4. deltafox

    deltafox Pre-takeoff checklist

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    WOW! Great post. Thanks for the optimism, it seems that the wold today doesn't have enough of it. Thanks for sharing your thoughts.
     
  5. somorris

    somorris Pattern Altitude

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    Aha! You revealed all the trade secrets :).

    Seriously, thanks for posting that, Tristan. I think none of us are really sure about anything when we make decision about which way to go. We just have to try to enjoy the journey. It sounds like you are. Way to go. We only get one turn.
     
  6. denverpilot

    denverpilot Tied Down

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    Very cool story. I hope you don't stop teaching altogether. This industry has a strange habit of distancing the most experienced pilots from the least.

    I'll throw this out there...

    Engineers "taught" computers how to land airliners successfully in almost all weather conditions years ago. The "magic" and "art" seems to be more rooted in figuring out how to make humans perform as consistently and accurately as a computer, not in the mechanics of landings themselves. And in timeslicing as a brain habit.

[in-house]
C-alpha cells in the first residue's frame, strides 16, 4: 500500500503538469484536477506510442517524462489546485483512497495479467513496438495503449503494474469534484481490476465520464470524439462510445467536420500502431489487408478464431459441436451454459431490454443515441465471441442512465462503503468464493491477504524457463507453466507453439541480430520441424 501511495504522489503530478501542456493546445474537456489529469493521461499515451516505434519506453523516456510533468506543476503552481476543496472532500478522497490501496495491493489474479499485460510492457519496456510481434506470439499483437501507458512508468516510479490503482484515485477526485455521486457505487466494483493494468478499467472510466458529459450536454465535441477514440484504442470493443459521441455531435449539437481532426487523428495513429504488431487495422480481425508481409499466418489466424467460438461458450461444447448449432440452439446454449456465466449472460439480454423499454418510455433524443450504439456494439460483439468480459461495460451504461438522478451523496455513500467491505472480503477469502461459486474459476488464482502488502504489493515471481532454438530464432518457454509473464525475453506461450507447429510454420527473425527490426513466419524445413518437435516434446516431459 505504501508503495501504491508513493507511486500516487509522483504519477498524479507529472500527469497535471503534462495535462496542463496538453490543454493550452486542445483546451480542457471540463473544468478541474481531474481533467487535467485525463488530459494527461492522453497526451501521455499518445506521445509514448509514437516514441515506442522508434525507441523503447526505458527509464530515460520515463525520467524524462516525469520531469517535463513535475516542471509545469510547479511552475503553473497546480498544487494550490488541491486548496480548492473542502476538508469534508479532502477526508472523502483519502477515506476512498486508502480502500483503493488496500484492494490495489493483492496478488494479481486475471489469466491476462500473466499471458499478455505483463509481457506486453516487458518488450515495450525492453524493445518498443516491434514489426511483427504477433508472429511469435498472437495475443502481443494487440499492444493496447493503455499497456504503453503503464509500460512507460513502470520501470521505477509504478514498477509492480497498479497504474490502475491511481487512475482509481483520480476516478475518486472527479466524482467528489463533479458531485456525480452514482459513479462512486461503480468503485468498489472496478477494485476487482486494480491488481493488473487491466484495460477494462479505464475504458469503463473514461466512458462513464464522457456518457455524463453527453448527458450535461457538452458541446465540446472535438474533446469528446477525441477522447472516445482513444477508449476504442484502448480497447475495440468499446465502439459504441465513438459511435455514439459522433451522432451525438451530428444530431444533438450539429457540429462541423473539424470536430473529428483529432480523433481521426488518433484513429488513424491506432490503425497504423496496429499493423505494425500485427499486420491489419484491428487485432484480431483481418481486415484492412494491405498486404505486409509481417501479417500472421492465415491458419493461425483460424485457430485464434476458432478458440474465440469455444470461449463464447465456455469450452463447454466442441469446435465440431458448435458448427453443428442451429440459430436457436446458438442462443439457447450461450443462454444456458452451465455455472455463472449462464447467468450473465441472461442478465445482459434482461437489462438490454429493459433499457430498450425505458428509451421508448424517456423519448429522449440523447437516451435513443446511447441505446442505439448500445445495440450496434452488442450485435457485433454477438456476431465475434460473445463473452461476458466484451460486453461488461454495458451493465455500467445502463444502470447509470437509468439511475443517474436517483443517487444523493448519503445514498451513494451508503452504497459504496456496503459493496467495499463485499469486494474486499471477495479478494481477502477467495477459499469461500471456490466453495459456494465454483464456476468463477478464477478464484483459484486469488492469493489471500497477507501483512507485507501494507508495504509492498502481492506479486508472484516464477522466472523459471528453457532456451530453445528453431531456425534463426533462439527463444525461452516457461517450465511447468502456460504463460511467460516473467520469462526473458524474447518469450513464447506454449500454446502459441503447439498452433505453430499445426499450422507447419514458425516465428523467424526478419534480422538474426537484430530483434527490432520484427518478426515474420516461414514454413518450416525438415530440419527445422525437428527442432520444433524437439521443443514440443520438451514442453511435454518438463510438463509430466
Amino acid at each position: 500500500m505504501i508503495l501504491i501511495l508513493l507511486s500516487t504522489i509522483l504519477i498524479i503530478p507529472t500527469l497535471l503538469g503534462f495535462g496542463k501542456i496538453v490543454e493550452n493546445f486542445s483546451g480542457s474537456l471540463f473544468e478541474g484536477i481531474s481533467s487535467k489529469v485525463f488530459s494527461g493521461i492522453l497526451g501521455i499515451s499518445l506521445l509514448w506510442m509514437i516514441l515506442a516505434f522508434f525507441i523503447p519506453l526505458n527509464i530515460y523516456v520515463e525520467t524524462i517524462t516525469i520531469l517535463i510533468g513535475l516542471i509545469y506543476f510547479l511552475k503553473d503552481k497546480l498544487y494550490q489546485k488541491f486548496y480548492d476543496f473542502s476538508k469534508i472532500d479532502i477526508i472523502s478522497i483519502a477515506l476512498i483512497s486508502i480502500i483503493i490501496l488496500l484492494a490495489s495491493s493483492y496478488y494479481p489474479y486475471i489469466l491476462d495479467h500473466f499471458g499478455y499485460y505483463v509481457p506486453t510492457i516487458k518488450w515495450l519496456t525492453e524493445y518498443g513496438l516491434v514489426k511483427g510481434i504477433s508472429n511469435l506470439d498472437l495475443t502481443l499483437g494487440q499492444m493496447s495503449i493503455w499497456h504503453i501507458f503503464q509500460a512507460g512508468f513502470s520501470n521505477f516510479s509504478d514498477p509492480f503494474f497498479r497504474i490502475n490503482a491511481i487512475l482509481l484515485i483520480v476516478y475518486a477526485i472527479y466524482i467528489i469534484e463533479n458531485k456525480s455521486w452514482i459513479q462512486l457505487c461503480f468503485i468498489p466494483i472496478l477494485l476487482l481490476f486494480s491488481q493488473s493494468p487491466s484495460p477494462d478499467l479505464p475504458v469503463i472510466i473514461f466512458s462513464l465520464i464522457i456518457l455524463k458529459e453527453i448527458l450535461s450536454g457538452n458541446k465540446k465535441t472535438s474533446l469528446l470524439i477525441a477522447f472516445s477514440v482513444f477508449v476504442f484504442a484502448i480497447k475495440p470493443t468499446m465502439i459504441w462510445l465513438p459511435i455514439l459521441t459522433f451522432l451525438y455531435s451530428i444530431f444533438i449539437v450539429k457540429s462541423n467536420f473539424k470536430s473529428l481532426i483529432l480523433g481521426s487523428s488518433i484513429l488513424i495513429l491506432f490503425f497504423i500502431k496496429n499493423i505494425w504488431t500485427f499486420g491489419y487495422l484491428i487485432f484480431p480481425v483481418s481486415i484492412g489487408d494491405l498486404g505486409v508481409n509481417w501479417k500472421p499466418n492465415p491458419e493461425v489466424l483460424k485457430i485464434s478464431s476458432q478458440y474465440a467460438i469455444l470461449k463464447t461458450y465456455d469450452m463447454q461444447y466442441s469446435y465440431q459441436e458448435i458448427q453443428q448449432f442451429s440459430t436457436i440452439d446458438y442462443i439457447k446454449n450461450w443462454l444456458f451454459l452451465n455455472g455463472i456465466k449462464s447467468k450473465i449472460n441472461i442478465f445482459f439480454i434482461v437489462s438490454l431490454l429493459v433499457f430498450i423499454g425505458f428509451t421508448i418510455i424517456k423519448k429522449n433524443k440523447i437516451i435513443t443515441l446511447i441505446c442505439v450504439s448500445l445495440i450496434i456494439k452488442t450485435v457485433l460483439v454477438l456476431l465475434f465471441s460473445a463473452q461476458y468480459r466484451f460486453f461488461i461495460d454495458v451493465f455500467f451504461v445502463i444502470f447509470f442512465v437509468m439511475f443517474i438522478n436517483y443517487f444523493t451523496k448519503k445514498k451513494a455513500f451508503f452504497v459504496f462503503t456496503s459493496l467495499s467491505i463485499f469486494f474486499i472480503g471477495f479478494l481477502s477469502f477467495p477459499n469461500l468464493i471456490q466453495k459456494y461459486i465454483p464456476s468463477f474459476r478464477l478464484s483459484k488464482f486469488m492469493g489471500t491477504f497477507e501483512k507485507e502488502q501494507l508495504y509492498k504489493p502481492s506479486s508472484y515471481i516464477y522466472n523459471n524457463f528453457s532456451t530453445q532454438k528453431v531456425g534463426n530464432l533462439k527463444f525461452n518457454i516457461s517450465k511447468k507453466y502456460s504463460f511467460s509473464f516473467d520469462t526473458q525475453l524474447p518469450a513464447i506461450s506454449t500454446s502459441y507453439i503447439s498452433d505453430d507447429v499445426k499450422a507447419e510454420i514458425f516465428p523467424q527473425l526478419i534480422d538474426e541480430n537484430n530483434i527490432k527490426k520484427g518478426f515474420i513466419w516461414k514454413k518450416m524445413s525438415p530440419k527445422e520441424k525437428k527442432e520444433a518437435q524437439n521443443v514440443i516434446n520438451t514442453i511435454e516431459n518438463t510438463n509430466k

Same thing with instrument flying.
     
  7. BrianR

    BrianR Pre-takeoff checklist

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    Sounds like you are the type of instructor that all of us, as students, wished we had! If you enjoy teaching, as is apparent from your post, it doesn't matter if you don't always have all the answers. While I learned the mechanics of flying just fine from my instructors, I always wished they wanted to do more of the "fun" stuff as you describe!
     
  8. Swampfox201

    Swampfox201 Line Up and Wait

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    I'm subscribing to this one. Its been a long time since I've instructed. Brought back a lot of memories. Very well written. Thanks!